Prickly Pear Don’t Care


Salvador Jiménez-Flores
Nopales híbridos: An Imaginary World of a Rascuache-Futurism, 2017
Terra cotta, porcelain, underglazes, gold luster, and terra cotta slip

When Jiménez-Flores moved to the United States he spoke limited English. Art became his primary method of communication and means of commemorating his heritage. His practice prioritizes the depiction of Latinx people to ensure their representation in art for future generations. The “Nopales” series (nopales is Spanish for “prickly-pear cacti”) uses humor to challenge existing Latinx stereotypes in the United States. Likenesses of the artist, wearing shiny sunglasses and sticking out his tongue, are portrayed on cactus pads made of terra cotta and porcelain. This irreverent aesthetic references the work of Robert Arneson, father of funk ceramics, and also draws on the rich history of portraiture in Latin American visual culture, from Frida Kahlo’s paintings to Peruvian Moche vessels. The nopal, notable for its resilience in extreme conditions, is an important icon in Mexican culture—so much so that it is emblazoned on the country’s flag. For the artist, the cactus’s endurance symbolizes hope for the future.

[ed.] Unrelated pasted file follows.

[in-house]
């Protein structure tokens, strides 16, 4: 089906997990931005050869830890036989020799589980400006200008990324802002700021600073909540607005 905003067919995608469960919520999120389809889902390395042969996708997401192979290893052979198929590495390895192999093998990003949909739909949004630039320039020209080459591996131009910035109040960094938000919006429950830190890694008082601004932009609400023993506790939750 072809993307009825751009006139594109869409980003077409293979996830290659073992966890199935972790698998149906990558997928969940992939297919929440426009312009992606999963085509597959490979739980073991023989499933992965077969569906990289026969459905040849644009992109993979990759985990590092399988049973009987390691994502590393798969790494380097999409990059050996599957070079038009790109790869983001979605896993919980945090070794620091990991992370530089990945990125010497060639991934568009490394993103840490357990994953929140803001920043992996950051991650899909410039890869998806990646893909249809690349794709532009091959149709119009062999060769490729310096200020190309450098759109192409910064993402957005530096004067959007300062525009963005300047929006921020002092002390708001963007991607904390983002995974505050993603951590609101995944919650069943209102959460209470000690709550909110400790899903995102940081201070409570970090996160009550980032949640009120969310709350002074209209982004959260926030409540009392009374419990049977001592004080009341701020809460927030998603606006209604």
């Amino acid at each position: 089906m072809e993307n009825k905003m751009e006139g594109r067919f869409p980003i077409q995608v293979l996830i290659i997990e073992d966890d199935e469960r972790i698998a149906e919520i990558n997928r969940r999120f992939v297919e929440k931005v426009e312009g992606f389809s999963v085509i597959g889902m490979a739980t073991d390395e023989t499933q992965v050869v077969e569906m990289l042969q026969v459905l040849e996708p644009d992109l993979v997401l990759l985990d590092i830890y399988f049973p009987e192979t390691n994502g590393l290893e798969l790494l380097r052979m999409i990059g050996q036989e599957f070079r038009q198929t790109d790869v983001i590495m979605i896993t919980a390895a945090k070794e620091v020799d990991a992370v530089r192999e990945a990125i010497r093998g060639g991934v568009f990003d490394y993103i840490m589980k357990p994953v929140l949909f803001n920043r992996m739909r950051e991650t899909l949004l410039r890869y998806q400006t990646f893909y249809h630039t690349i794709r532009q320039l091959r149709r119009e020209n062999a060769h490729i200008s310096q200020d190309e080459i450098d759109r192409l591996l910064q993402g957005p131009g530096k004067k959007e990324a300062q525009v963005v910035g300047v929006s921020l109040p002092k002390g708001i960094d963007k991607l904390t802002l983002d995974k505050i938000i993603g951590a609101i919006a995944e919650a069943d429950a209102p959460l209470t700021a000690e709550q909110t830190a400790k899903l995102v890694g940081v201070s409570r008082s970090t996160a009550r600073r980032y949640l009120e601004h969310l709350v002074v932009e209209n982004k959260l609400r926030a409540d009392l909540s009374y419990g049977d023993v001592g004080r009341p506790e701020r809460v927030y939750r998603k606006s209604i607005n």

Amber Cowan
Dance of the Pacific Coast Highway at Sunset, 2019, Flameworked American pressed glass
Snail Passing Through the Garden of Inanna, 2019, Flameworked American pressed glass

Two of the finalists for the Burke Prize 2019, in recognition of an artist’s extraordinary achievement in craft.

Museum of Arts and Design (MAD)

December 26th, 2019


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